MasterCard, RBC test payment authentication by heartbeat

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MasterCard, RBC test payment authentication by heartbeat
Nymi

Wristband identifies cardiac rhythm for payment approval.

Credit card giant MasterCard and Royal Bank of Canada are partnering with Canadian startup Bionym to test whether the beat of a person's heart can be used to verify payments.

Bionym's wearable security device "Nymi" - which authenticates identity by using a person's cardiac rhythm - is designed to eliminate the need for passwords, pin codes and keys.

The trial will allow Royal Bank (RBC), Canada's largest bank, MasterCard and customers using the technology to test electrocardiogram-authenticated payments before the end of the year.

"We're continuing to work to provide customers increased choice how they pay," RBC head of payment innovation Jeremy Bornstein said in a statement.

"Once their wristband is activated, they can leave their phone at home while they go for a run or run an errand, and conveniently and securely buy a coffee or groceries with a tap of the wrist."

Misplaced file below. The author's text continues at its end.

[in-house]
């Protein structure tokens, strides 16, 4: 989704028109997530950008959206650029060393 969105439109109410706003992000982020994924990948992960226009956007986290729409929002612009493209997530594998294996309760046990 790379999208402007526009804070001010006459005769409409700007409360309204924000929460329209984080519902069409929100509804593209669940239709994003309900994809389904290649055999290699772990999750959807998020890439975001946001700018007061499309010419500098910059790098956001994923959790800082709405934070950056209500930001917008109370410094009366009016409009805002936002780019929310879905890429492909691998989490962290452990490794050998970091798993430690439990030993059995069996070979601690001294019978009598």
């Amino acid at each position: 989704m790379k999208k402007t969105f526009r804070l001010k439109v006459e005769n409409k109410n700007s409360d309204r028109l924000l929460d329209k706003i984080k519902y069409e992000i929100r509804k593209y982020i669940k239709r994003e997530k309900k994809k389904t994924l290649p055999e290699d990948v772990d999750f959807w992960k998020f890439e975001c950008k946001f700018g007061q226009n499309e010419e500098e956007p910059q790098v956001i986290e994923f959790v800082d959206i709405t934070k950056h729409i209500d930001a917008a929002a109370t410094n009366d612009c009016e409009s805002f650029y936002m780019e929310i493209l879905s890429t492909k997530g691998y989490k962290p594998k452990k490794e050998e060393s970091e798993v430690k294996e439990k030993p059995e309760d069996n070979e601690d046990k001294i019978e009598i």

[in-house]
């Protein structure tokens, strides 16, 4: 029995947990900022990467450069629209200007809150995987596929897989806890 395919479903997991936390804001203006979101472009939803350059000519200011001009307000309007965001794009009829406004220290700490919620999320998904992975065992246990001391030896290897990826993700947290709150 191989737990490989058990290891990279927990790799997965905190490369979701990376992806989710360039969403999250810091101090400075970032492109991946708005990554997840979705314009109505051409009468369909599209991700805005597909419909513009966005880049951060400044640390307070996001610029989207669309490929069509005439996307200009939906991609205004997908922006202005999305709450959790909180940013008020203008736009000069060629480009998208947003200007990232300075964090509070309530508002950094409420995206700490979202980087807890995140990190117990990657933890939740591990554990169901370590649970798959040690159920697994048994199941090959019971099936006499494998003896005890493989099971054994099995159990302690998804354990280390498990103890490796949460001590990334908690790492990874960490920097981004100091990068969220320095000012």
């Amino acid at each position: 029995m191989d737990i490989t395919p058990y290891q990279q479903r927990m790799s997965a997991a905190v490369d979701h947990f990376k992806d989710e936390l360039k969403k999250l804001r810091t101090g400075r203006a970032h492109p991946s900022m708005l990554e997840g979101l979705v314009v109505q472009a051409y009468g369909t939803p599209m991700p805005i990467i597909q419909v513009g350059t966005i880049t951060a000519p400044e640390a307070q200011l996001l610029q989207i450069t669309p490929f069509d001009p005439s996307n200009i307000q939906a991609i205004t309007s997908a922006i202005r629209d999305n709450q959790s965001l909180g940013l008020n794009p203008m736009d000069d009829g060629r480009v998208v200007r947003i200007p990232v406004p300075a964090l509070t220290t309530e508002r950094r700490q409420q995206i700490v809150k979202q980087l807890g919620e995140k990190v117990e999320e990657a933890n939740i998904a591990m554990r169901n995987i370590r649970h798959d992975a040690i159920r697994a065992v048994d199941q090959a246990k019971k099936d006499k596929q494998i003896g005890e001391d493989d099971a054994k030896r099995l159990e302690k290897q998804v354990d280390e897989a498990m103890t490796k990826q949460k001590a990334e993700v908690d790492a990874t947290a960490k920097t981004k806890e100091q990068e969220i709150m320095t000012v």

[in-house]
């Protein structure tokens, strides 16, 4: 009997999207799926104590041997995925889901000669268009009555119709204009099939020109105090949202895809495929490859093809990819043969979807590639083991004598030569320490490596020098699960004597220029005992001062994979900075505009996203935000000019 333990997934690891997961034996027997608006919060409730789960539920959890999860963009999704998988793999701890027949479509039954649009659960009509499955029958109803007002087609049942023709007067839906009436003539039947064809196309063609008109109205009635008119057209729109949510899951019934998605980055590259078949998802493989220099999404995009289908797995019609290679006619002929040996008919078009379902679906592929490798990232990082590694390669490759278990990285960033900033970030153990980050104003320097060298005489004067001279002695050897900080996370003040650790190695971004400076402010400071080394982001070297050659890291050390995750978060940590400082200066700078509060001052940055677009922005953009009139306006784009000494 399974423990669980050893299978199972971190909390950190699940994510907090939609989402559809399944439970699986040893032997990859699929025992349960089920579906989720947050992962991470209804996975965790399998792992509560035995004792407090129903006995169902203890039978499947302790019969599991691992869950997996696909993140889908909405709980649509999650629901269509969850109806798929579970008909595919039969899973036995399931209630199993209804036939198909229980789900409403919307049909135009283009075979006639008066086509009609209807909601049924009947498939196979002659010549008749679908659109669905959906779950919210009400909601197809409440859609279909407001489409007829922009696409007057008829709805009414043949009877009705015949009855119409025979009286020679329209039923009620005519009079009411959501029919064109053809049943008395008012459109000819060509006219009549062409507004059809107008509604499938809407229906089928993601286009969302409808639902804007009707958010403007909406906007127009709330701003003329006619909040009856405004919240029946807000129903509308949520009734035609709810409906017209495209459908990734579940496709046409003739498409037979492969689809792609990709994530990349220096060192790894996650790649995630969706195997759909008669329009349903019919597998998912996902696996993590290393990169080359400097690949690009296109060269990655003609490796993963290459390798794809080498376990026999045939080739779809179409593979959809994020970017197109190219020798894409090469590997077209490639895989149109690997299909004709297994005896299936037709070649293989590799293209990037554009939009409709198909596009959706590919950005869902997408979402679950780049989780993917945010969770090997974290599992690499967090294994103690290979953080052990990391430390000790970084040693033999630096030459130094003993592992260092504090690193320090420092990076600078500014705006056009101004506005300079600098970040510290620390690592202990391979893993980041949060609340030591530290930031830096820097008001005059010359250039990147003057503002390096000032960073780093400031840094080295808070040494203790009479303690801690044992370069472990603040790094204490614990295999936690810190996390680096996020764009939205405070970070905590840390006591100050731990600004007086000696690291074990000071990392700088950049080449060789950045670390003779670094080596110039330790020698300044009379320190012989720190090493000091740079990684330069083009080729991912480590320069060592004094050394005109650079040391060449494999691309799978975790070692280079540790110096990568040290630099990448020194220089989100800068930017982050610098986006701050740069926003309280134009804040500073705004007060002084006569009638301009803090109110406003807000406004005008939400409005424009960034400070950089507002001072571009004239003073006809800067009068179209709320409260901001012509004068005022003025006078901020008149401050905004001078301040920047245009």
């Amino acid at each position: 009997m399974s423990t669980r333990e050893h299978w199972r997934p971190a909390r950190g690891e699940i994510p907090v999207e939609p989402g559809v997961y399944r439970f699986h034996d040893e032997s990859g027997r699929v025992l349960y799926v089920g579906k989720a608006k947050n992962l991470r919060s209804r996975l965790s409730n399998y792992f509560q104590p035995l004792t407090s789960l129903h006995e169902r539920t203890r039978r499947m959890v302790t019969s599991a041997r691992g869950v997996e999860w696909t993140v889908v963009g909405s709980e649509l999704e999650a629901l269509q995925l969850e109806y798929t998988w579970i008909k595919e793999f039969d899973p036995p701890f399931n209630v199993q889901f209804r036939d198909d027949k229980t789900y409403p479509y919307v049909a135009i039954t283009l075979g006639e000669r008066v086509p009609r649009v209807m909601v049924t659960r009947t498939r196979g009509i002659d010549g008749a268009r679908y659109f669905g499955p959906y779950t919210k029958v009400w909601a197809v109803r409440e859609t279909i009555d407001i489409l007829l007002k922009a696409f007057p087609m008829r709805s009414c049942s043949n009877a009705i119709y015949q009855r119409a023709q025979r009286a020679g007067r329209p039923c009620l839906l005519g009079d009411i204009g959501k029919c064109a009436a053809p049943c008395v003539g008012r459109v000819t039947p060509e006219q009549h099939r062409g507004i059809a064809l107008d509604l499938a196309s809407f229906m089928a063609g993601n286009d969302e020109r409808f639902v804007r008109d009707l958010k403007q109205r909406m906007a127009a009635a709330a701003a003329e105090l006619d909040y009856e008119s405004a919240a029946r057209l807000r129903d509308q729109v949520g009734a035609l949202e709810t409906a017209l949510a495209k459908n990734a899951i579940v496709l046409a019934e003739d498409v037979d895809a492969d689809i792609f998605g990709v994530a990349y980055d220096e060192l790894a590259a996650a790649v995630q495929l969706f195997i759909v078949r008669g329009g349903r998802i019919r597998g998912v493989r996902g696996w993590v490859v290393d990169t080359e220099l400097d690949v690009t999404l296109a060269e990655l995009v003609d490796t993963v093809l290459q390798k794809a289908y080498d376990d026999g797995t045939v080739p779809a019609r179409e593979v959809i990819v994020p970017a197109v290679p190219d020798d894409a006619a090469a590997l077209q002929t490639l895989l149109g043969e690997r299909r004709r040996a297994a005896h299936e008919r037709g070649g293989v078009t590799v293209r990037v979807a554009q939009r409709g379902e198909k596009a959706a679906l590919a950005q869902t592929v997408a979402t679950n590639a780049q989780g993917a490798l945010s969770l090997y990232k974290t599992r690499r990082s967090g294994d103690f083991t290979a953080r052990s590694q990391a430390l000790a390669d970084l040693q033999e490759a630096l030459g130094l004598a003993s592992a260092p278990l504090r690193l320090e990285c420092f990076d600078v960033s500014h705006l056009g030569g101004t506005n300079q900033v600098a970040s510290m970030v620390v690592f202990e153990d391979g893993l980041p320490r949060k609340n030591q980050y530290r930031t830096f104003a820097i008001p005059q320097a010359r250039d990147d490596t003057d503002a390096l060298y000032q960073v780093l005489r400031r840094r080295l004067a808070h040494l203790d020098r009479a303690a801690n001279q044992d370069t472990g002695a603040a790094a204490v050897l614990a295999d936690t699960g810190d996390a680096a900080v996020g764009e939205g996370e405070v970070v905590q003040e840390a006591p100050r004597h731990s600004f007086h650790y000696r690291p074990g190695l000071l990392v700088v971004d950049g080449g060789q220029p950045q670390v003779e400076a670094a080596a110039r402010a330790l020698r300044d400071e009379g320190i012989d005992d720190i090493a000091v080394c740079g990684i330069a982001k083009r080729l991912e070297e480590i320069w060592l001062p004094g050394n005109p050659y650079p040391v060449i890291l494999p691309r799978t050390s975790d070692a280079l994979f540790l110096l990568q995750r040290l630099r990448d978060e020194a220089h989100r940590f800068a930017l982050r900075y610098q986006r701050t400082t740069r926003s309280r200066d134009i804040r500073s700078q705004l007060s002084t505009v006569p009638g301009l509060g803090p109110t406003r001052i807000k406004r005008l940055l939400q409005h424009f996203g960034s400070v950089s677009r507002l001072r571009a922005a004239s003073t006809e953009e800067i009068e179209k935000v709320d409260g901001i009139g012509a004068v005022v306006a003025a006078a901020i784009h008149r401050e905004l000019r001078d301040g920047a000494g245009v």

The new technology comes at a time when large retailers across North America have been grappling with data breaches and the theft of account numbers and other information from payment cards used by customers.

US retailer Target is still recovering from a major breach last year that resulted in the theft of 40 million payment card numbers and 70 million other pieces of customer data such as email addresses and phone numbers.

Michaels Stores, the biggest US arts and crafts retailer, in May suffered a security breach that may have affected about 2.6 million payment cards.

In March, Visa and MasterCard launched a cross-industry group to improve security for card transactions and pressed US retailers and banks to meet a 2015 deadline to adopt technology that would make it safer to pay with plastic.

Bionym said its Nymi wristband is the world's first biometrically authenticated wearable payment pilot. It said it believes the technology could result in faster, easier financial payments with less risk.

The company recently raised US$14 million in funding from range of investors, including Ignition Partners, MasterCard, Relay Ventures, Export Development Canada and Salesforce.com.

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